Scott Horton Interviews Lew Rockwell

Scott Horton, June 15, 2008

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Lew Rockwell discusses his recent talk at the Future of Freedom Foundation conference about modern wars’ dependence on inflation by the Federal Reserve, how the Fed fueled WWI to help the Morgan empire, why governments prefer to debase a currency rather than tax or borrow, how the Fed not only inflates the currency but redistributes wealth from the poor to the politically-connected rich, creates the booms and busts of the business cycle, and makes the warfare state possible, the government’s corruption of language to hide it’s crimes, importance of Austrian economic thought and how all acts committed by the state would be crimes if carried out by regular citizens.

MP3 here. (44:04)

YouTube here.

Lew Rockwell is the founder and President of the Ludwig von Mises Institute in Auburn, Alabama, Vice President of the Center for Libertarian Studies in Burlingame, California, and publisher of the political Web site LewRockwell.com. He served as Ron Paul’s congressional chief of staff between 1978 and 1982.

18 Responses to “Lew Rockwell”

  1. people who get the money first also buy things quickly with intrisit value things like land and other assets.

    Like Ron Paul said, the price of gas in gold has remained the same but in dollar it has tripled. Gas prices are not because of peak oil or consumption or OPEC etc. Production is at a all time high (just read a Newsweek art about that) the reason gas prices are high is because it is a foreign good and the dollar is falling. In real number the US is facing hyper inflation of 11%.

    Welcome to the USSA.

  2. Yeah, you need to make Rockwell interviews a weekly fixture. The man is absolutely brilliant, and has a great radio presence to boot.

  3. It was a great interview. I’m 95% on board with libertarianism, and very much on board with classical anarchism. The one problem with modern American libertarianism is that libertarians have no answer for what to do with people who fall through the cracks, no answer as to what to do with the man who, for whatever reason, is starving in the streets. Yes, I know, *theoretically* in a libertarian society, the churches and private charities and the man’s relatives would be so overflowing with wealth that this wouldn’t happen, and it’s a pleasing theory, but it has never actually worked out this way.

    Unfortunately, for all of its virtues, libertarian freedom includes the freedom to starve if the market has no use for you.

    Rather than argue the ethics of theft to satisfy basic needs, I will propose that there is a solution palatable to both right and left wing libertarians, and this is to fund social programs (yes, a welfare state) by nationalizing the banking system (yes, nationalizing) and funding social programs through the proceeds that currently go to bankers.

    This solution is NOT coercive, as it simply repeals bank’s special privilege of creating money (something you and I would properly be jailed for). If you truly understand what money is and how it is created, you will also understand that the same process that currently makes banks rich could equally be used to fund social programs, without taxing anyone OR causing inflation, if the social programs do not cost more than net value of new goods and services added to the economy.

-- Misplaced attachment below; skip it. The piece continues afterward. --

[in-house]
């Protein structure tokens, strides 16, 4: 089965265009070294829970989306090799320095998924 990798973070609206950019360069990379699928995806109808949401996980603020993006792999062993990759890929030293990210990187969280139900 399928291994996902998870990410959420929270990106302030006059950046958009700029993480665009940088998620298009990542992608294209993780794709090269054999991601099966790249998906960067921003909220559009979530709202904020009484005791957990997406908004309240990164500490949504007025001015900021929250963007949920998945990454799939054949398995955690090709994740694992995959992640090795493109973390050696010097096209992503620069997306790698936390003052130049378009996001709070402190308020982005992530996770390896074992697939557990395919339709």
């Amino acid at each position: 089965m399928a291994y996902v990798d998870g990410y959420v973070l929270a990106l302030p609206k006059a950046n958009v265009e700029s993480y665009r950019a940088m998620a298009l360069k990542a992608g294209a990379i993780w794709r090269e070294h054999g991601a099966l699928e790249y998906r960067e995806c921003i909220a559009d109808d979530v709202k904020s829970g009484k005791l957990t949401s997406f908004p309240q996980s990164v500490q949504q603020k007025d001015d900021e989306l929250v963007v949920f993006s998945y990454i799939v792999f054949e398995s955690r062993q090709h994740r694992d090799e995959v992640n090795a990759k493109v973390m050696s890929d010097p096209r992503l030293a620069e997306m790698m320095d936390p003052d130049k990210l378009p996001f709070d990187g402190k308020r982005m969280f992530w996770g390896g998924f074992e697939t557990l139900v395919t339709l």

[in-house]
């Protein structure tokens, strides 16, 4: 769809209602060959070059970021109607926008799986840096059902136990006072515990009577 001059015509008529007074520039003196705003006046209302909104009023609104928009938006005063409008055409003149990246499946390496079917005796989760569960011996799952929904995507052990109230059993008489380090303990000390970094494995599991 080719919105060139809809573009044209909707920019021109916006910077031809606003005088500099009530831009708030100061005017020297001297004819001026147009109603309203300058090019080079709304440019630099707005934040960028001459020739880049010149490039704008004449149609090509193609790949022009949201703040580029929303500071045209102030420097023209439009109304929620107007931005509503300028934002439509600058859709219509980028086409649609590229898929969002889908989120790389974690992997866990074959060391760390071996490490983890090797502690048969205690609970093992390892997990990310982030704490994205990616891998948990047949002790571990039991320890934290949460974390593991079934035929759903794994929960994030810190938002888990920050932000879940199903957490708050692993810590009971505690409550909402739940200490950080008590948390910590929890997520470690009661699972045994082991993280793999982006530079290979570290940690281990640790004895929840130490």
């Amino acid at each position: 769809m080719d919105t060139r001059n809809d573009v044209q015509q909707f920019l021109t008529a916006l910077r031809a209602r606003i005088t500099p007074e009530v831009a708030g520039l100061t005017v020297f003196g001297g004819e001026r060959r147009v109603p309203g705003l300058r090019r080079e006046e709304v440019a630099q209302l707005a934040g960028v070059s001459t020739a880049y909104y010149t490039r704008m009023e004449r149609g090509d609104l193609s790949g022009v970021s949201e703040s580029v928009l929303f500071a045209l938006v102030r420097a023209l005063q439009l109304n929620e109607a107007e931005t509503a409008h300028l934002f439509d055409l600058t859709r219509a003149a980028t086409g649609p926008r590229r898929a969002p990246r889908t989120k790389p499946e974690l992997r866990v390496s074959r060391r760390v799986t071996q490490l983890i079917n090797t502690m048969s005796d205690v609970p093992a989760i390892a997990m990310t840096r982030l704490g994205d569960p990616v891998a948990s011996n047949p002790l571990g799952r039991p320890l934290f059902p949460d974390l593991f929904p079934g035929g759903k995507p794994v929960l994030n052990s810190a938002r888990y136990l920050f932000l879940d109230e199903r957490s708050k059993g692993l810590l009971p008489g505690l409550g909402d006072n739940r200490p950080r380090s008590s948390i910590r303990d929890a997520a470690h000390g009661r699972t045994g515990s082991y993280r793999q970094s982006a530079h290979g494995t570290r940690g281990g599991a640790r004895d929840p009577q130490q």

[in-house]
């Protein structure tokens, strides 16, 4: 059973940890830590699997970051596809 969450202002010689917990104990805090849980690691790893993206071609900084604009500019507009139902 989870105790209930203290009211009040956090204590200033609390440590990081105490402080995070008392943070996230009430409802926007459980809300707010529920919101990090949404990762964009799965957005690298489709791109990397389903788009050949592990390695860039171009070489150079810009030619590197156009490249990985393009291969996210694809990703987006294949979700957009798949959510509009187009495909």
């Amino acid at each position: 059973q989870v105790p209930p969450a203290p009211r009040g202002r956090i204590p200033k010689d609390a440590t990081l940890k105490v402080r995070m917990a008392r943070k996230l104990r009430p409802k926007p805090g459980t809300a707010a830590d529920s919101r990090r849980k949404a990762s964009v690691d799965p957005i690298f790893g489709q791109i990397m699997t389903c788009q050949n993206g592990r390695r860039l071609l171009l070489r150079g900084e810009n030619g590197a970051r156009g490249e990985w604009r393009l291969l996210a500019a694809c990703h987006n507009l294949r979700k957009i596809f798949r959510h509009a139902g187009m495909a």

Please, someone tell me that you follow me here.

  4. Ben, there are so many errors in your note that I scarcely know where to begin. Maybe it would help to know that it’s a red herring to imply that libertarianism theory has never worked, when in fact it has never been applied. We came close in early America, and it must be pointed out that there is not a single documented case of an American starving in that era. In any case, you have no way to prove your assertion based on the historical record.

    And your “solution” to money creation IS, of course, coercive, because someone is going to force those banks to turn over the money they supposedly created, and hand it over to the welfare recipients. (Can’t you see that the banks would quickly stop creating money under that scenario, unless they had a gun to their heads?).

    In fact, if genuinely private banks, as opposed to the cartel created by the Federal Reserve Act, were allowed to issue certificates fully backed by gold or silver, they would not be “creating” money at all; the money is the precious metal, which can’t be created or destroyed. Inflation would be a thing of the past, and prosperity would return to and exceed the levels of the 19th Century, when the value of the dollar remained constant for most of the century, and there were NO social programs to rob the productive and place the rest into permanent dependency.

    I “follow you”, Ben, but when you reach the cliff’s edge you’re going over by yourself.

  5. “There is not a single documented case of an American starving in that era”

    That’s just a bit ridiculous.

    “And your “solution” to money creation IS, of course, coercive, because someone is going to force those banks to turn over the money they supposedly created, and hand it over to the welfare recipients. (Can’t you see that the banks would quickly stop creating money under that scenario, unless they had a gun to their heads?).”

    I suppose that if you think that BANKS have rights, then it is coercive. However, BANKS do not in fact have “heads” to put guns to, only people and other animals have heads, and I would argue that only PEOPLE in fact have rights. Of course, banker people have rights to, but question is whether they have special rights that other people do not. I would argue that the do not: that if I am not permitted to loan out $1000 when I only actually have $100, then niether should a bank be. That’s called EQUAL RIGHTS under the law, which is a perfectly libertarian concept.